Polymer nanocarpets to electrify smart fabrics

Researchers from Tomsk Polytechnic University together with their international colleagues have discovered a method to modify the ultra-thin conductor of current and heat graphene without destroying it. Thanks to the novel method the researchers were able to synthesize on graphene samples of a well-structured polymer with a strong covalent bond, which they called ‘polymer carpets’. The entire structure is highly stable; it is less prone to degradation over the time that makes the study promising for the development of organic flexible electronics. In addition, if a layer of molybdenum disulphide is added over the ‘nanocarpet’, the resulting structure generates current under exposure to light. The study results were published in Journal of Materials Chemistry C (IF: 5.256; Q1).


Photo: The scheme for obtaining a hybrid structure of "graphene-polymer".

Graphene is simultaneously the most durable, light and an electrically conductive carbon compound. It can be used for manufacturing solar batteries, smartphone screens, thin and flexible electronics, and even in water filters since graphene films pass water molecules and stop all other compounds. Graphene should be integrated into complex structures to be used successfully. However, it is a challenge. According to scientists, graphene itself is stable enough and reacts poorly with other compounds. In order to react it with other elements, i.e. to modify it, graphene is destroyed. This affects the properties of the materials obtained.

Professor Raul Rodrigez from the Research School for Chemistry & Applied Biomedical Sciences says: ‘When destroying graphene, you should be very careful. If you overdo, the unique properties of graphene are lost. Therefore, we decided to follow a different path.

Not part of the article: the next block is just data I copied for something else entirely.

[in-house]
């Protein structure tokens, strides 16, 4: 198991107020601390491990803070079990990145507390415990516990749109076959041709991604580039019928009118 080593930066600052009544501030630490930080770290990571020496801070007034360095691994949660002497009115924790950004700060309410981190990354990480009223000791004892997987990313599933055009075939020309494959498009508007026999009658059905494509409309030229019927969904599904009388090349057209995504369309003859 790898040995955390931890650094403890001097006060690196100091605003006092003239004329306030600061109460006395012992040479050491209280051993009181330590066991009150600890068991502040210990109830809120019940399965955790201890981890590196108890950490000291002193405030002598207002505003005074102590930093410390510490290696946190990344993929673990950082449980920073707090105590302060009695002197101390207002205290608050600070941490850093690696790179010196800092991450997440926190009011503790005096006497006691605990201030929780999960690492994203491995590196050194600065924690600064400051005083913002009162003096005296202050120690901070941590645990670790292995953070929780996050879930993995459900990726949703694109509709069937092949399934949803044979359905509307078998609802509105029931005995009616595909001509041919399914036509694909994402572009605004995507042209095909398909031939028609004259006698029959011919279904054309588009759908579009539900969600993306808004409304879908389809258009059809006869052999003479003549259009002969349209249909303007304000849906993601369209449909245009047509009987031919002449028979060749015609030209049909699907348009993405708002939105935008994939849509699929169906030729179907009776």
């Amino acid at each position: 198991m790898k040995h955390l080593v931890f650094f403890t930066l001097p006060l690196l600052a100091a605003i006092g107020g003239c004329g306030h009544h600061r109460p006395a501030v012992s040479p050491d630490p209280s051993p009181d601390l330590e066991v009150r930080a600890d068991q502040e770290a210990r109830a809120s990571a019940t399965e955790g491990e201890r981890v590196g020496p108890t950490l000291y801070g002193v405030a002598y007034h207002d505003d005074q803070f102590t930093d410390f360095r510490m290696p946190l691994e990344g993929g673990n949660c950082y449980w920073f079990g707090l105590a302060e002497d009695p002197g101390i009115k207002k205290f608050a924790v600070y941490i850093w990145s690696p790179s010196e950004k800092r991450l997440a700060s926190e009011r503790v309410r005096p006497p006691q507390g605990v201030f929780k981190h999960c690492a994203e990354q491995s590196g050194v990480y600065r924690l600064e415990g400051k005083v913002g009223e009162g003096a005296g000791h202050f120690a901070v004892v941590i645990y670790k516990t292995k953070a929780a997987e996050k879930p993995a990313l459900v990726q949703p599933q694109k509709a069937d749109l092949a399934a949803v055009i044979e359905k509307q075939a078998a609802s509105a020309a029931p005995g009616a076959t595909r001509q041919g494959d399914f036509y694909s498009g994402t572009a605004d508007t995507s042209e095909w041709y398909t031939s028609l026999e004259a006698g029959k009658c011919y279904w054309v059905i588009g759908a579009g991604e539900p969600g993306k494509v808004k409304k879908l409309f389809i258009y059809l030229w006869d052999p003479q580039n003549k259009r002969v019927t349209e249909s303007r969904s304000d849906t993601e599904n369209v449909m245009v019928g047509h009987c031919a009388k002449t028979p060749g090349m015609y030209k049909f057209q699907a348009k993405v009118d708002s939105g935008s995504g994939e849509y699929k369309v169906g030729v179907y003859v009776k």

In graphene, there are inevitable nanodefects, for example, at the junction of faces. Hydrogen atoms are often attached to such defects. It is this hydrogen that can interact with other elements.’

To modify graphene, the authors use a thin metal substrate on which a graphene layer is placed. Then graphene is covered with the solution of bromine-polystyrene molecules. The molecules interact with hydrogen and are attached to the existing defects, resulting in polyhexylthiophene (P3HT). Further exposed to light during the photocatalysis, a polymer begins to ‘grow’.

‘In the output we obtained the samples which structure resembles ‘polymer carpets’ as we name then in the paper. Above such a ‘polymer carpet’ we place molybdenum disulphide.

Due to a unique combination of materials, we obtain ‘sandwich’ structure’ that functions like a solar battery. That is, it generates current exposed to light.

In our experiments a strong covalent bond is established between the molecules of the polymer and graphene, that is critical for the stability of the material obtained,’ notes Rodrigez.

According to the researcher, the method for graphene modification, on the one hand, enables to obtain a very strong compound, on the other hand, it is rather simple and cheap as affordable compounds are used. The method is versatile because it makes it possible to react graphene with very different polymers.

‘The strength of the obtained compound is achieved additionally because of that we do not destroy graphene itself and use existing defects, and a strong covalent bond between polymer molecules. This allows us to consider the study as promising for the development of thin and flexible electronics, when solar batteries can be attached to clothes, and when deformed they will not break down,’ the professor explains.